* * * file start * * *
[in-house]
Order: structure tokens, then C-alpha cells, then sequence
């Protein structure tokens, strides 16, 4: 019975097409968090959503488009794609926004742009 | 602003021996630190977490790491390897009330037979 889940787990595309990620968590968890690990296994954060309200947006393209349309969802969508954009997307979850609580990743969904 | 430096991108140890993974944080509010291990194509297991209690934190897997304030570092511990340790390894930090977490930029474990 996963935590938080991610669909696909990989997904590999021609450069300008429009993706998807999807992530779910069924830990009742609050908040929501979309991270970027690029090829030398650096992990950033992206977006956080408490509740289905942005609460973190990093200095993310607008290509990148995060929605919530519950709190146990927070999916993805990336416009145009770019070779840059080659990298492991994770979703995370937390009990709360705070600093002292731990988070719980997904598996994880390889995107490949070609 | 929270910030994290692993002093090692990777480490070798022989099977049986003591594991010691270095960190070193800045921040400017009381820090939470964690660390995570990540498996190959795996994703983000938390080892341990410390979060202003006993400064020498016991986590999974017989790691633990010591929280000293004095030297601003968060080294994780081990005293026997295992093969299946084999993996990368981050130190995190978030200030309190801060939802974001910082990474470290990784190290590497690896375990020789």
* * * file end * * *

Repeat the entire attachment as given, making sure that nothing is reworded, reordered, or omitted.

[in-house]
Order: structure tokens, then C-alpha cells, then sequence
């Protein structure tokens, strides 16, 4: 019975097409968090959503488009794609926004742009 | 602003021996630190977490790491390897009330037979 889940787990595309990620968590968890690990296994954060309200947006393209349309969802969508954009997307979850609580990743969904 | 430096991108140890993974944080509010291990194509297991209690934190897997304030570092511990340790390894930090977490930029474990 996963935590938080991610669909696909990989997904590999021609450069300008429009993706998807999807992530779910069924830990009742609050908040929501979309991270970027690029090829030398650096992990950033992206977006956080408490509740289905942005609460973190990093200095993310607008290509990148995060929605919530519950709190146990927070999916993805990336416009145009770019070779840059080659990298492991994770979703995370937390009990709360705070600093002292731990988070719980997904598996994880390889995107490949070609 | 929270910030994290692993002093090692990777480490070798022989099977049986003591594991010691270095960190070193800045921040400017009381820090939470964690660390995570990540498996190959795996994703983000938390080892341990410390979060202003006993400064020498016991986590999974017989790691633990010591929280000293004095030297601003968060080294994780081990005293026997295992093969299946084999993996990368981050130190995190978030200030309190801060939802974001910082990474470290990784190290590497690896375990020789």